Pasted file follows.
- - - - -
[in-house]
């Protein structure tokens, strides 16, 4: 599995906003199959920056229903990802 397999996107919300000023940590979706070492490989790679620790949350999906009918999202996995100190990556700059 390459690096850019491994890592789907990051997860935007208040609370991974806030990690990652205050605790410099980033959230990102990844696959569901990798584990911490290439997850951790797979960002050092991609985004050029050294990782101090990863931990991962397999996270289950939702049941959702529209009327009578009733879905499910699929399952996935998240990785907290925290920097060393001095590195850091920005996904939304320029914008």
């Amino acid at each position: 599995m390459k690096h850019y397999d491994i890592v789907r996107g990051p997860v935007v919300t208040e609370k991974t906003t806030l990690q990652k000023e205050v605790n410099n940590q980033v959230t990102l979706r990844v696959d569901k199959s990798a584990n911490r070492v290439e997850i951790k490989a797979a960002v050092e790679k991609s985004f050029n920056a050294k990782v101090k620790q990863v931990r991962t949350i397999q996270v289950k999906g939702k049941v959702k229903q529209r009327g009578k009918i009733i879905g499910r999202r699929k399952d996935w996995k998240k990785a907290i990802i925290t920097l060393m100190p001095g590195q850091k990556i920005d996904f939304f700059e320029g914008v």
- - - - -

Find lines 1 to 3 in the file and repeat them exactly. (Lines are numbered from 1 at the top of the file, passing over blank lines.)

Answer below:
[in-house]
């Protein structure tokens, strides 16, 4: 599995906003199959920056229903990802 397999996107919300000023940590979706070492490989790679620790949350999906009918999202996995100190990556700059 390459690096850019491994890592789907990051997860935007208040609370991974806030990690990652205050605790410099980033959230990102990844696959569901990798584990911490290439997850951790797979960002050092991609985004050029050294990782101090990863931990991962397999996270289950939702049941959702529209009327009578009733879905499910699929399952996935998240990785907290925290920097060393001095590195850091920005996904939304320029914008």
């Amino acid at each position: 599995m390459k690096h850019y397999d491994i890592v789907r996107g990051p997860v935007v919300t208040e609370k991974t906003t806030l990690q990652k000023e205050v605790n410099n940590q980033v959230t990102l979706r990844v696959d569901k199959s990798a584990n911490r070492v290439e997850i951790k490989a797979a960002v050092e790679k991609s985004f050029n920056a050294k990782v101090k620790q990863v931990r991962t949350i397999q996270v289950k999906g939702k049941v959702k229903q529209r009327g009578k009918i009733i879905g499910r999202r699929k399952d996935w996995k998240k990785a907290i990802i925290t920097l060393m100190p001095g590195q850091k990556i920005d996904f939304f700059e320029g914008v």